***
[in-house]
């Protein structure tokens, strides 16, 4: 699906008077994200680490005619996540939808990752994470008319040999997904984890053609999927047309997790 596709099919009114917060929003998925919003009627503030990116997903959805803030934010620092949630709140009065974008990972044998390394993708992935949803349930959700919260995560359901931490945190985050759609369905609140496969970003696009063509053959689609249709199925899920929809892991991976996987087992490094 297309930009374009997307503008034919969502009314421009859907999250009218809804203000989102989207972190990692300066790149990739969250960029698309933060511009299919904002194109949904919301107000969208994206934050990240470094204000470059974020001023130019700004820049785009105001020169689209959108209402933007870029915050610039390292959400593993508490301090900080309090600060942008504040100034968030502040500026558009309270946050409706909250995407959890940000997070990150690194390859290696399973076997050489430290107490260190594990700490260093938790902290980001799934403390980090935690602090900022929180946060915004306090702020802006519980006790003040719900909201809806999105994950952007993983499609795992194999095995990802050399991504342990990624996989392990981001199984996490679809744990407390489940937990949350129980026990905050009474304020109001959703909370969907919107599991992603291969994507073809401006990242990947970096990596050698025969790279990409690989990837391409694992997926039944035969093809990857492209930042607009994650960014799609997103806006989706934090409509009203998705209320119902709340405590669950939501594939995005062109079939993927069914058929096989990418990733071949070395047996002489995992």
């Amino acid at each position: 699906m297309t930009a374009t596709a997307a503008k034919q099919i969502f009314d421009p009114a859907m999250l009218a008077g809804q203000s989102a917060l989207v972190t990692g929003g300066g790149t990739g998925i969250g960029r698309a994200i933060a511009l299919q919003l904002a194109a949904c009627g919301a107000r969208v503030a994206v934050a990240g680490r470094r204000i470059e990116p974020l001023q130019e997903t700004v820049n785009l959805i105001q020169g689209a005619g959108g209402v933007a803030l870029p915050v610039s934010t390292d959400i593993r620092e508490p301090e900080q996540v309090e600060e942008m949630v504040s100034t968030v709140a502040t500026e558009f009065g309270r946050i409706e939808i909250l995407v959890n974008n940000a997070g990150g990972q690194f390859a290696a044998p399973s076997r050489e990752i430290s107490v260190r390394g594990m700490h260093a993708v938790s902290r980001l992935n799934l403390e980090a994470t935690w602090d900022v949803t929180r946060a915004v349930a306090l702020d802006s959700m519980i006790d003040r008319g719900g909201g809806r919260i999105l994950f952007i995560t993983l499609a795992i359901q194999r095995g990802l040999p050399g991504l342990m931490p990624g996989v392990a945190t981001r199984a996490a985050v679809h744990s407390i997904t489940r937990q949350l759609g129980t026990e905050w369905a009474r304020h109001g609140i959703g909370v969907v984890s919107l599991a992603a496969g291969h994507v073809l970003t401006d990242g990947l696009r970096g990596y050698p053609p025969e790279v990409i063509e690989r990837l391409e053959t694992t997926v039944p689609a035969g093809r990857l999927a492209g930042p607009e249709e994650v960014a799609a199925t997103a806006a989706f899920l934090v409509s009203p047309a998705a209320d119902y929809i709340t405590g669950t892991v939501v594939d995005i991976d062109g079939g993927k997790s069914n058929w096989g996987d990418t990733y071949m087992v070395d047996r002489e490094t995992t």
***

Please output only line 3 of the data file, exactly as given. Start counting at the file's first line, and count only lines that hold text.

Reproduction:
């Amino acid at each position: 699906m297309t930009a374009t596709a997307a503008k034919q099919i969502f009314d421009p009114a859907m999250l009218a008077g809804q203000s989102a917060l989207v972190t990692g929003g300066g790149t990739g998925i969250g960029r698309a994200i933060a511009l299919q919003l904002a194109a949904c009627g919301a107000r969208v503030a994206v934050a990240g680490r470094r204000i470059e990116p974020l001023q130019e997903t700004v820049n785009l959805i105001q020169g689209a005619g959108g209402v933007a803030l870029p915050v610039s934010t390292d959400i593993r620092e508490p301090e900080q996540v309090e600060e942008m949630v504040s100034t968030v709140a502040t500026e558009f009065g309270r946050i409706e939808i909250l995407v959890n974008n940000a997070g990150g990972q690194f390859a290696a044998p399973s076997r050489e990752i430290s107490v260190r390394g594990m700490h260093a993708v938790s902290r980001l992935n799934l403390e980090a994470t935690w602090d900022v949803t929180r946060a915004v349930a306090l702020d802006s959700m519980i006790d003040r008319g719900g909201g809806r919260i999105l994950f952007i995560t993983l499609a795992i359901q194999r095995g990802l040999p050399g991504l342990m931490p990624g996989v392990a945190t981001r199984a996490a985050v679809h744990s407390i997904t489940r937990q949350l759609g129980t026990e905050w369905a009474r304020h109001g609140i959703g909370v969907v984890s919107l599991a992603a496969g291969h994507v073809l970003t401006d990242g990947l696009r970096g990596y050698p053609p025969e790279v990409i063509e690989r990837l391409e053959t694992t997926v039944p689609a035969g093809r990857l999927a492209g930042p607009e249709e994650v960014a799609a199925t997103a806006a989706f899920l934090v409509s009203p047309a998705a209320d119902y929809i709340t405590g669950t892991v939501v594939d995005i991976d062109g079939g993927k997790s069914n058929w096989g996987d990418t990733y071949m087992v070395d047996r002489e490094t995992t």